Public Defenders in 7 States Fight Overburdened Caseloads
The New York Times reports that public defenders in seven states are refusing to accept new cases or have filed lawsuits due to overburdened case loads which prevent them from providing effective assistance of counsel.
Public defenders are notoriously overworked, and their turnover is high and their pay low. But now, in the most open revolt by public defenders in memory, many of the government-appointed lawyers say that state budget cuts and rising caseloads have pushed them to the breaking point.
The caseload in Miami-Dade, Florida:
Over the last three years, the average number of felony cases handled by each lawyer in a year has climbed to close to 500, from 367, officials said, and caseloads for lawyers assigned to misdemeanor cases have risen to 2,225, from 1,380.
Public defenders there filed suit against the state.
In September, a Florida judge ruled that the public defenders’ office in Miami-Dade County could refuse to represent many of those arrested on lesser felony charges so its lawyers could provide a better defense for other clients.
The state is appealing the ruling.
On Friday, the Florida Supreme Court sent the case to an appellate court for a ruling. If the judge’s decision is upheld, it will force courts here to draw lawyers from a smaller state office and contract with private lawyers to represent defendants, at greater expense.
It's a national problem:
“In my opinion, there should be hundreds of such motions or lawsuits,” said Norman Lefstein, a professor at the Indiana University School of Law and an expert on criminal justice.
“I think the quality of public defense around the country is absolutely deteriorating,” Mr. Lefstein said, asserting that unless states spent more on lawyers, the courts would force them to delay trials or, as has happened in a few cases, threaten to drop charges against unrepresented defendants.
The most immediate impact of the rushed justice, Mr. Lefstein and Mr. Carroll said, is that innocent defendants may feel pressure to plead guilty or may be wrongfully convicted — which means the real offenders would be left untouched. Appeals claiming inadequate defense are very difficult to win, experts say.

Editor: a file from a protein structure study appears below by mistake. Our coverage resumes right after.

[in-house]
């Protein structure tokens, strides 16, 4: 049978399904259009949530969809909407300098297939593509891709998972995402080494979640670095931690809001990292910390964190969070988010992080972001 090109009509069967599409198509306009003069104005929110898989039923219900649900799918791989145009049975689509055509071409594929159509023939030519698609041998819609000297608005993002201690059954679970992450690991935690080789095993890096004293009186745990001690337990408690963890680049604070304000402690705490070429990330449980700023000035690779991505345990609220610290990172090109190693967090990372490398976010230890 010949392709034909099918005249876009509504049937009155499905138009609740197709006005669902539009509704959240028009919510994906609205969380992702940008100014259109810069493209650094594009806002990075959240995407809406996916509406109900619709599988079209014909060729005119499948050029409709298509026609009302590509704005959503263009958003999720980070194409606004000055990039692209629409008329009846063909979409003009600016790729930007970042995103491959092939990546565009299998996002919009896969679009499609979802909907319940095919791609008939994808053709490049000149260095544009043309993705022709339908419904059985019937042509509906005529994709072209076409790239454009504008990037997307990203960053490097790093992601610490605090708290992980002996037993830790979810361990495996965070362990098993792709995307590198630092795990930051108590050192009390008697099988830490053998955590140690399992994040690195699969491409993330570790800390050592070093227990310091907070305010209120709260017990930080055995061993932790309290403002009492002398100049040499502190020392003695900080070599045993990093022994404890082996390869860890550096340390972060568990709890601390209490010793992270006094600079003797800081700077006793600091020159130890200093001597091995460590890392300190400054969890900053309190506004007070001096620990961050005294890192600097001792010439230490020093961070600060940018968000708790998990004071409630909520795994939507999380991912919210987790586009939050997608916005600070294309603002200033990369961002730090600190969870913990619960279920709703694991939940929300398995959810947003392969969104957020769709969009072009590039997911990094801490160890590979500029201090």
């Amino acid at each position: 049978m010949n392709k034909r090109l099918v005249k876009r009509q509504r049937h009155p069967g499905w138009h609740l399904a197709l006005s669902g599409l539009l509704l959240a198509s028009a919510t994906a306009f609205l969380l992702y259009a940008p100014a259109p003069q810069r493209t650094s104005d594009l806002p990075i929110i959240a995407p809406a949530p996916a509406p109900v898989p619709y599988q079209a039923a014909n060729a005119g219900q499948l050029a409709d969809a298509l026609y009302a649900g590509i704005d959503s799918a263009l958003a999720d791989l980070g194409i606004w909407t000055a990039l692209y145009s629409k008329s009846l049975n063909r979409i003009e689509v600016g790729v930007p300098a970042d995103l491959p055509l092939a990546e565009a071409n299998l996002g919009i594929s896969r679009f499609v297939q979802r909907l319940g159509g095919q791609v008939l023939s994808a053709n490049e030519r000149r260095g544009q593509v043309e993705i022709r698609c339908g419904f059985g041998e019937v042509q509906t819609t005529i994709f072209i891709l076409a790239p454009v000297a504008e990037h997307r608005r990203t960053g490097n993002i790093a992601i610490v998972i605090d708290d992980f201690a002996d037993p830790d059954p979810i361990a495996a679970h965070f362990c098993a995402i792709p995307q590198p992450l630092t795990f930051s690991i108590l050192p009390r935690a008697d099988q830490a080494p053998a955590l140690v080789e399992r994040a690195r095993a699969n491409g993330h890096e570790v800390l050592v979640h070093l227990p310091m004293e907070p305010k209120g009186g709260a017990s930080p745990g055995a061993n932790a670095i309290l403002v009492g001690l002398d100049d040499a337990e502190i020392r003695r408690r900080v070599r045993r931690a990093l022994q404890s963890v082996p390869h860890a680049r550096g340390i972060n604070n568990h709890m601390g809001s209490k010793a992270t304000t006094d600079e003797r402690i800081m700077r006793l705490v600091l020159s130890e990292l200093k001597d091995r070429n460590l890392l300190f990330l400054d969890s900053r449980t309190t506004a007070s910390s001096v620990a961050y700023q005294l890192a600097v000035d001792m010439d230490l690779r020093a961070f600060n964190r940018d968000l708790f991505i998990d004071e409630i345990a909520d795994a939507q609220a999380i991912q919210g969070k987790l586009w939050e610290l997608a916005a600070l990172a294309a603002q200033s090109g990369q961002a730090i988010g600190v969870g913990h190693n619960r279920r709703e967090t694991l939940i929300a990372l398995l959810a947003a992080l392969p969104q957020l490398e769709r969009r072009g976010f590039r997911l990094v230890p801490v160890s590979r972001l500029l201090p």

Lawyers are leaving the public defenders offices as a result:
“There’s a race to the bottom here. As the loads worsen, the more experienced lawyers leave. But the cases continue to come in.”
The comedian Lenny Bruce used to say, "The only justice in the halls of justice is in the halls." Here's an example:
[Public defender Arthur] Jones, in between hushed conversations with clients in the hallway or the holding pen, said he wished he had more time to investigate cases and could go to trial more often, rather than accepting the police version of events and then, after a short discussion, helping his clients make a life-altering deal. “I’d love to have time to visit the crime scene and do more legal research,” Mr. Jones said.
Jones quit for private practice last week. His salary when he left: $44,000 a year.
Lawyers in Missouri say their system is on the verge of collapse, In Michigan, defenders call their state's justice "McJustice."
Other states with lawsuits or public defenders turning down cases: Tennessee, Minnesota, Maryland and Arizona.
In New York,
In New York City, financing from the city and state for criminal defense declined by $2.7 million this year, from a budget of just over $90 million. Meanwhile, the annual number of cases has climbed to 226,000, from 210,000 in 2006.
This is an area where President-Elect Barack Obama could make a difference. But, will he? Not if he lets Joe Biden make the calls. Check out his latest omnibus crime bill, S. 2237, the Crime Control and Prevention Act of 2007.
It's filled with appropriations -- for the Departments of Justice, the Treasury, Homeland Security, DEA, , etc.
Section 5109 alone provides for $36 million a year for each of the next two years to prosecute drug offenses.
(1) $15,000,000 is for salaries and expenses of the Drug Enforcement Administration;
(2) $15,000,000 is for salaries and expenses for the Offices of United States Attorneys;
(3) $4,000,000 each year is for salaries and expenses for the Criminal Division; and
(4) $2,000,000 is for salaries and expenses for the Office of the Attorney General for the management of such prosecutions.
Money for the defense? Zero.
Section 2274: $6,500,000 a year for three years for training prosecutors. Training defenders? Zilch.
On violent crime, Section 2265 has grants
to hire additional prosecutors to-- (A) allow more cases to be prosecuted; and
(B) reduce backlogs
Money for defenders? Nada.
No wonder we have a problem with public defender overload. The justice system is like a three-legged stool. One leg is the prosecution, one the defense and one the court. You take one leg away and the whole system falls down.
Biden's latest bill (like his earlier ones) is filled with over-funding for police and prosecution. Obama should appoint a task force to figure out how to cut the prosecution pork from the bill and give some bacon to the defense. And he should keep Biden in the foreign affairs department and as far away from crime issues as possible.
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